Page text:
President Bush Moves to Gut Forest Service Roadless Rule
In yet another rollback of Clinton-era environmental protection measures, Agriculture Secretary Ann Veneman announced today that the Bush administration would seek to reverse a nation-wide rule protecting roadless lands on the national forests. The "Roadless Rule" was designed to protect the pristine streams, drinking water sources, native fish and wildlife on 58.5 million acres of unroaded national forest lands. Far from a last-minute rulemaking, the roadless policy was the result of nearly 3 years of effort, over 600 public hearings and the involvement of 1.6 million Americans, who overwhelmingly supported the policy. One key feature of the Roadless Rule was to establish binding, national standards eliminating virtually all new roadbuilding and nearly all logging in these roadless lands.
"The Clinton Roadless Rule was the right approach -- it put these lands beyond the reach of Boise Cascade and the other timber industry giants who want the American taxpayer to pay the bill for paving the way to environmental destruction," said Doug Honnold, managing attorney of the Bozeman, Montana office of Earthjustice. "The Bush approach would say 'come and get it' to the timber companies, the oil and gas companies, and other extractive industries."
The Roadless Rule was prompted in part by an $8.4 billion backlog in needed repairs for the existing 386,000 miles of roads on national forest lands. The cost of building roads in national forest lands is routinely subsidized by Forest Service budget allocations, resulting in road building and clear cutting that is heavily subsidized by the American taxpayer. The roadless lands are refuge for many species, like grizzly bears and wolves that have no place else to go. They are also vital sources of clean drinking water for 60 million Americans.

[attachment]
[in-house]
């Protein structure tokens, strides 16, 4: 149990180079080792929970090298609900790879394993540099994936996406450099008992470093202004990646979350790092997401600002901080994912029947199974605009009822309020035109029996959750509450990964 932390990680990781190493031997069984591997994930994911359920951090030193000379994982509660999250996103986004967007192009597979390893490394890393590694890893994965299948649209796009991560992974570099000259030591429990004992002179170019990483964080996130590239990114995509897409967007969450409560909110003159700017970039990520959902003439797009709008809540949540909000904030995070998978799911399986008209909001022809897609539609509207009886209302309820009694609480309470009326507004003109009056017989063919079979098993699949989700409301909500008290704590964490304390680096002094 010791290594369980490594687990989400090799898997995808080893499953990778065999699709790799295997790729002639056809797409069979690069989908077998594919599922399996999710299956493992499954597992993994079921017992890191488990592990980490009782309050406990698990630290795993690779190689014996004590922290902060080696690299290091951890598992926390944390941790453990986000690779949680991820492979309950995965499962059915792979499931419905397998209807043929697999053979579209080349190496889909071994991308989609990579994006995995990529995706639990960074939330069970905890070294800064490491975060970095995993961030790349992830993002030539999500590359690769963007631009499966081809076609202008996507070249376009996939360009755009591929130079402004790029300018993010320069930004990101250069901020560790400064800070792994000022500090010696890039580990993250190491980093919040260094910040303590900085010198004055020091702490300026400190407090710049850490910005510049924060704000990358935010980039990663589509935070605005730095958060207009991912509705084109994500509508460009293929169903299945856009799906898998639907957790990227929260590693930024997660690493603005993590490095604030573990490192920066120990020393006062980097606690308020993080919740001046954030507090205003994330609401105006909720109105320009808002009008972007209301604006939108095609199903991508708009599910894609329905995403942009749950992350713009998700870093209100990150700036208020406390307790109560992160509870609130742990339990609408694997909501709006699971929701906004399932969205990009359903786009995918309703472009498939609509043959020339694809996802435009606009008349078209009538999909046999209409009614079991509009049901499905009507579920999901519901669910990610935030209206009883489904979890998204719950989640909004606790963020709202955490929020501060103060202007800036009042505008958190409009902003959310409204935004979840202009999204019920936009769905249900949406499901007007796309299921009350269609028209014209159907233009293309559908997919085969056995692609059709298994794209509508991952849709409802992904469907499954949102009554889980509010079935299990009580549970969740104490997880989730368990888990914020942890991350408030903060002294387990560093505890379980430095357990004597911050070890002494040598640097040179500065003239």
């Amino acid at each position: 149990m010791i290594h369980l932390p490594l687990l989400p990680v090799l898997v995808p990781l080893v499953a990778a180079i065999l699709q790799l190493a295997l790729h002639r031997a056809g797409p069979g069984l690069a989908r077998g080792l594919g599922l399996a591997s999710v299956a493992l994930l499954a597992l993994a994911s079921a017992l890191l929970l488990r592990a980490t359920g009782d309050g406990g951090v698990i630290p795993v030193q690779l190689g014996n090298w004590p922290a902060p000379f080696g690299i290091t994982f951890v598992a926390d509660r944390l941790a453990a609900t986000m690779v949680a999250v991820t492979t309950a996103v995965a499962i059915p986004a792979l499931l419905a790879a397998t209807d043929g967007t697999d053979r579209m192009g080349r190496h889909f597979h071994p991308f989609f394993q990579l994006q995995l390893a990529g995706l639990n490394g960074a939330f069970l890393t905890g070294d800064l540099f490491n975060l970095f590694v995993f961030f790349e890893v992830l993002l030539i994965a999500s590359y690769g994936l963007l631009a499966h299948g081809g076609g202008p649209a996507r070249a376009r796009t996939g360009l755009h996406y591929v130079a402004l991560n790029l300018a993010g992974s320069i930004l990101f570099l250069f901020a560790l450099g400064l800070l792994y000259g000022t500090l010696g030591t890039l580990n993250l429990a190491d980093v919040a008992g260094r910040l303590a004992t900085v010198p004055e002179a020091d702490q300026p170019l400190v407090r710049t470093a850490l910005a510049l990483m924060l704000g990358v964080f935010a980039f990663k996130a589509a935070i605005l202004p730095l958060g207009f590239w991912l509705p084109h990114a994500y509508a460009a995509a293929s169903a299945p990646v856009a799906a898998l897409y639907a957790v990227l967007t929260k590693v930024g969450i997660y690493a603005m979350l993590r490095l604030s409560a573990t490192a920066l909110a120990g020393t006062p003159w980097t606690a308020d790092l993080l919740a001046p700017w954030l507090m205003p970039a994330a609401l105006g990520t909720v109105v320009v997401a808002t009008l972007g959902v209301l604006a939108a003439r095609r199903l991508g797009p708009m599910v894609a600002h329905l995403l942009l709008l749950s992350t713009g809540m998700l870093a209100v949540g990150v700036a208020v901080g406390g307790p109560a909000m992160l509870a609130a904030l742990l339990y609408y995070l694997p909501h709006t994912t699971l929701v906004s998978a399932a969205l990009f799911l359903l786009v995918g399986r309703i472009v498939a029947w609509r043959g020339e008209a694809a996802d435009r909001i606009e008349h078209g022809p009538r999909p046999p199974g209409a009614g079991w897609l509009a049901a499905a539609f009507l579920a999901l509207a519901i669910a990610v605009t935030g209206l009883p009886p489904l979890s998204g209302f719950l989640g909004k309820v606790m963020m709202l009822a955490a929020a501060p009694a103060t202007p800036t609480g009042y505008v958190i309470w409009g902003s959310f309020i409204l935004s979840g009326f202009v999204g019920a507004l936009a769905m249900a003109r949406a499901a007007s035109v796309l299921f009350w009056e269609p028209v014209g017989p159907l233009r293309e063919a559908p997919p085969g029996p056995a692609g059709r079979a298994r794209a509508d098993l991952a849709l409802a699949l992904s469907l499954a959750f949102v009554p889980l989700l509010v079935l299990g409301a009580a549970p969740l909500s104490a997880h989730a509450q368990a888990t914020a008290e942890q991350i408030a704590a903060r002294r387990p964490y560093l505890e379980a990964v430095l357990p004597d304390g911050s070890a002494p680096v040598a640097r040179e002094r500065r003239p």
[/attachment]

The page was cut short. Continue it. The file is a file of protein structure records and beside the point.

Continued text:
Today, Secretary Veneman said the Bush administration would adopt a new version of the rule that gives local Forest Service officials the power to decide whether and how to protect the lands now protected by the Roadless Rule.
"Allowing each national forest to decide for itself whether or not to protect individual roadless areas is exactly what led to 30 years of conflict, 386,000 miles of roads and an $8 billion maintenance backlog in the first place" said Marty Hayden, legislative director for Earthjustice. "Why return to a proven failure?"